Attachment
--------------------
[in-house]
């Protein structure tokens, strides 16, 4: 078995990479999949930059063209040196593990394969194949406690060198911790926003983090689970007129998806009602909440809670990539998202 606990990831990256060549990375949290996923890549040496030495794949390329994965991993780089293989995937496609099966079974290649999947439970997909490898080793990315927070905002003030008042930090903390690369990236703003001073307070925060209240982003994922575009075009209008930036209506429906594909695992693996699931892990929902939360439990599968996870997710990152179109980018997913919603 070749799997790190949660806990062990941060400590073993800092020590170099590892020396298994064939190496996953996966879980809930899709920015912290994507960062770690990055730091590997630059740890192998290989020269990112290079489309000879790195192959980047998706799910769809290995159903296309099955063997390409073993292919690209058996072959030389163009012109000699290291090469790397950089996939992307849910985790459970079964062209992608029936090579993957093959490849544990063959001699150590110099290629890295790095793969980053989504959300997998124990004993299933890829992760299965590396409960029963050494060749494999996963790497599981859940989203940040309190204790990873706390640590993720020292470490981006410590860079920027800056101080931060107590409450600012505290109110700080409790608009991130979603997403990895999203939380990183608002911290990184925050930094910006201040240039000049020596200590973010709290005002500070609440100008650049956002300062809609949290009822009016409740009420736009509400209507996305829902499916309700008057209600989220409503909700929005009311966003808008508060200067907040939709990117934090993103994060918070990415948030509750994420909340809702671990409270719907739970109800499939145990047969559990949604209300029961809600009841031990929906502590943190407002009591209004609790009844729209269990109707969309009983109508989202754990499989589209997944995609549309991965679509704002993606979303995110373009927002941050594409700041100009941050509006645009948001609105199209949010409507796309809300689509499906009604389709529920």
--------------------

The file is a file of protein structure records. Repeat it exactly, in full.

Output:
[in-house]
């Protein structure tokens, strides 16, 4: 078995990479999949930059063209040196593990394969194949406690060198911790926003983090689970007129998806009602909440809670990539998202 606990990831990256060549990375949290996923890549040496030495794949390329994965991993780089293989995937496609099966079974290649999947439970997909490898080793990315927070905002003030008042930090903390690369990236703003001073307070925060209240982003994922575009075009209008930036209506429906594909695992693996699931892990929902939360439990599968996870997710990152179109980018997913919603 070749799997790190949660806990062990941060400590073993800092020590170099590892020396298994064939190496996953996966879980809930899709920015912290994507960062770690990055730091590997630059740890192998290989020269990112290079489309000879790195192959980047998706799910769809290995159903296309099955063997390409073993292919690209058996072959030389163009012109000699290291090469790397950089996939992307849910985790459970079964062209992608029936090579993957093959490849544990063959001699150590110099290629890295790095793969980053989504959300997998124990004993299933890829992760299965590396409960029963050494060749494999996963790497599981859940989203940040309190204790990873706390640590993720020292470490981006410590860079920027800056101080931060107590409450600012505290109110700080409790608009991130979603997403990895999203939380990183608002911290990184925050930094910006201040240039000049020596200590973010709290005002500070609440100008650049956002300062809609949290009822009016409740009420736009509400209507996305829902499916309700008057209600989220409503909700929005009311966003808008508060200067907040939709990117934090993103994060918070990415948030509750994420909340809702671990409270719907739970109800499939145990047969559990949604209300029961809600009841031990929906502590943190407002009591209004609790009844729209269990109707969309009983109508989202754990499989589209997944995609549309991965679509704002993606979303995110373009927002941050594409700041100009941050509006645009948001609105199209949010409507796309809300689509499906009604389709529920």